Cats and Dogs, Sentinels in a Silent Spring


This year marks the 50 year anniversary for Rachel Carson’s book Silent Spring. The eponymous book that warned of the dangers of pesticides, a book many say prompted the environmental movement, led to the banning of the pesticide DDT a decade later.

What many people don’t realise is that today, 50 years after Silent Spring was published, we are exposed to more toxic chemicals than ever before, an estimated 8,000-12,000 chemicals continue to be introduced annually, with no requirement that human toxicity or exposure data be provided before the chemical is used.

“Like the constant dripping of water that in turn wears away the hardest stone,” she wrote in her 1962 book, “this birth-to-death contact with dangerous chemicals may in the end prove disastrous.”

Flame Retardants PentaBDE

A study published this week in the Environmental Science & Technology journal, “Novel and High Volume Use Flame Retardants in US Couches Reflective of the 2005 PentaBDE Phase Out,” reveals that 85% of couches purchased in the United States between 1985 and 2010 contain a multitude of chemical flame retardants. Studies show that these toxic flame retardant chemicals don’t stay in couches’ upholstery foam but migrate into household dust. Humans and pets ingest this dust and it accumulates in their bodies.

A previous study of flame-retardant PBDE levels in cats revealed that cats were 20 to 100 fold greater than median levels in U.S. adults. The study results support the hypothesis that cats are highly exposed to PBDEs; hence, pet cats may serve as sentinels to better assess human exposure and adverse health outcomes related to low-level but chronic PBDE exposure.

Bisphenol A and phthalates in pet toys

An as-yet unpublished study, one of the first to examine dog products as a potential source of exposure, revealed that dogs that chew on plastic training devices and toys may be exposed to hormone-altering chemicals, according to researchers. The researchers found that bisphenol A (BPA) and phthalates – ingredients of hard plastics and vinyl  – readily leach from bumper toys, which are used to train retrieving dogs. “Some of the dogs are exposed to plastic bumpers from the time they are born until the day they die,” said Smith, co-author of the study.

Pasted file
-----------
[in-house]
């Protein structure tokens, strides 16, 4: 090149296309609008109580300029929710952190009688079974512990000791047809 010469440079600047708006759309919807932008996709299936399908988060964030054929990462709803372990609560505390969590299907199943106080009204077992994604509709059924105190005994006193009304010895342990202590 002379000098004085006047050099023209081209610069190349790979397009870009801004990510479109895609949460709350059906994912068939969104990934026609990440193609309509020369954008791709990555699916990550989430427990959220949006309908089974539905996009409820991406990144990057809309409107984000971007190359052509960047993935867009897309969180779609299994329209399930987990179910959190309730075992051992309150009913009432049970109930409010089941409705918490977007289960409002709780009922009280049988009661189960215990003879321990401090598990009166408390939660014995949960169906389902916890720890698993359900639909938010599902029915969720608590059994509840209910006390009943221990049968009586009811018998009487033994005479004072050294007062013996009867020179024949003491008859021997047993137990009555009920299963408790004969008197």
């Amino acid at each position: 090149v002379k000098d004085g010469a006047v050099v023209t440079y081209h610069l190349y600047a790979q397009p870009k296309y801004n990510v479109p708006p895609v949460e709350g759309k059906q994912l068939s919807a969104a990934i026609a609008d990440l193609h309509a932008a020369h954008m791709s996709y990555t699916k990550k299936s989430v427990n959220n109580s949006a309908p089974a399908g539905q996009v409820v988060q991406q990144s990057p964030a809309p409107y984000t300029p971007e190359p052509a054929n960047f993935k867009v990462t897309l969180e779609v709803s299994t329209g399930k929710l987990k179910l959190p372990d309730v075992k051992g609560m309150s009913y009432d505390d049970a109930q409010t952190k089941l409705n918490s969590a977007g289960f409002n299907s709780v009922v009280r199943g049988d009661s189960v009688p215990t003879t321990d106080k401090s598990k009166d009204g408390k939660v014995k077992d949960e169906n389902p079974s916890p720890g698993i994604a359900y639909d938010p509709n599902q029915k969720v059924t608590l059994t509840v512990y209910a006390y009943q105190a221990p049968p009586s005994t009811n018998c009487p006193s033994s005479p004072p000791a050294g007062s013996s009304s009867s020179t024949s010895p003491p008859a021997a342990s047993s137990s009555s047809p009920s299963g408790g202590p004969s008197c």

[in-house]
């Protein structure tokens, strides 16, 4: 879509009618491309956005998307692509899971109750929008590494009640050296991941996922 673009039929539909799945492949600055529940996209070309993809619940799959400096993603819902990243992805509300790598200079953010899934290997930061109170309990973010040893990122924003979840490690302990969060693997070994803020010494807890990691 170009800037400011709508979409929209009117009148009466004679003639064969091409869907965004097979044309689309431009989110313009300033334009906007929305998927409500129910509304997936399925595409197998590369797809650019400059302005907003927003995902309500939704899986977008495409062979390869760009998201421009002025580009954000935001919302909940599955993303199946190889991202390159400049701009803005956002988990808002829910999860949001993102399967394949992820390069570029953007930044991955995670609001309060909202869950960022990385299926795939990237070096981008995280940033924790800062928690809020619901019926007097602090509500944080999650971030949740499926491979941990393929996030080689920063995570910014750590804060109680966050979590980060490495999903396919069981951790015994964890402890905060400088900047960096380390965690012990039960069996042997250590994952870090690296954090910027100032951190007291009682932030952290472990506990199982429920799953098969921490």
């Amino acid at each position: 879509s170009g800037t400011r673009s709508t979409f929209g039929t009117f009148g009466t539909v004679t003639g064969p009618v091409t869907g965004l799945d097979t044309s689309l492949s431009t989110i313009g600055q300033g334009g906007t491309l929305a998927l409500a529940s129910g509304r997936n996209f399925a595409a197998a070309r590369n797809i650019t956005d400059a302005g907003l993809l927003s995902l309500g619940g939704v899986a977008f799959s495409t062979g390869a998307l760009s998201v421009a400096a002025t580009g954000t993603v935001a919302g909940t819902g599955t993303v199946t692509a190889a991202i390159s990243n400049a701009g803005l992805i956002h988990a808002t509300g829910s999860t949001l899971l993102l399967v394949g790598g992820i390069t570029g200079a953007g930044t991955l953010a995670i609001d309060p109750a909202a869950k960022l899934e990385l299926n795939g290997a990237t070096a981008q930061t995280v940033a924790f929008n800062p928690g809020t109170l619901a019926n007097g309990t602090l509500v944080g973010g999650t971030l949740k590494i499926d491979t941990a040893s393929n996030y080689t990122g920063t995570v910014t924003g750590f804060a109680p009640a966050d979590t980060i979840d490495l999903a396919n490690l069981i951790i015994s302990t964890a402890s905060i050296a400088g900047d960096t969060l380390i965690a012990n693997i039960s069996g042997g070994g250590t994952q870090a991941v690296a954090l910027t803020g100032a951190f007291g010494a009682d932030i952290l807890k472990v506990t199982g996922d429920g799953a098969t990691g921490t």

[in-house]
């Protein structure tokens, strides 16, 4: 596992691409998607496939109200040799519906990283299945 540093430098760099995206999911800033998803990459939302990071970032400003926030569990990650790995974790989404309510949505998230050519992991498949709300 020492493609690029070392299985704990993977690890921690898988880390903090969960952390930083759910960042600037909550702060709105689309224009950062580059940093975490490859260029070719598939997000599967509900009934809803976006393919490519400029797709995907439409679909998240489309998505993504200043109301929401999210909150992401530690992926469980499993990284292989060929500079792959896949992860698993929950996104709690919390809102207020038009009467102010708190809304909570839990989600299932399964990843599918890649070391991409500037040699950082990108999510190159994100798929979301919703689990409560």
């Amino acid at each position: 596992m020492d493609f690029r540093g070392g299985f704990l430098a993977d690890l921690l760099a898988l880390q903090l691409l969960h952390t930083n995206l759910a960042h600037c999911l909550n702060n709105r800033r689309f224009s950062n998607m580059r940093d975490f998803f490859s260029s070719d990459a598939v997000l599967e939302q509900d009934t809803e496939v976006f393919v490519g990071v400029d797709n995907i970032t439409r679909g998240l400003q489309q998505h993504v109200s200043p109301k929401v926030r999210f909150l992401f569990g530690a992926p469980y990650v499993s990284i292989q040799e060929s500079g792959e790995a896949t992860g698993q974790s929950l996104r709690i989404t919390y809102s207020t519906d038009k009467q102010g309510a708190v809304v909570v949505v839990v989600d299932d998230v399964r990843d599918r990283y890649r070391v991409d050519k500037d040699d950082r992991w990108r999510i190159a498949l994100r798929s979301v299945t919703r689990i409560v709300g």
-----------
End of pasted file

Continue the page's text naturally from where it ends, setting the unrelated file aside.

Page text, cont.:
“A lot of plastic products are used for dogs, so to understand the potential for some of the chemicals to leach out from toys is a new and important area of research,” said veterinarian Safdar Khan, senior director of toxicology research at the American Society for the Prevention of Cruelty to Animals’ Poison Control Center.

BPA is also the chemical commonly used to line the tins of pet food. Scientific reports have suggested  harmful carcinogenic, neurological, reproductive effects at exposures common to humans. No one really knows for certain as studies on the effects of BPA on pets have ever been done.

A previous study by the Environmental Working Group found that dogs’ blood and urine contained the breakdown products of several phthalates at levels ranging from 1.1 to 4.5 times higher than the average found in people.

It stands to reason, however, that if humans have detectable levels of BPA in their bodies, pets do as well. Think of the incredible number of items pets come into contact during their lives: plastic food and water bowls, plastic drinking fountains, pet food storage containers, litter boxes, plastic pet toys, plastic pet doors, and of course the ubiquitous lining in canned pet foods.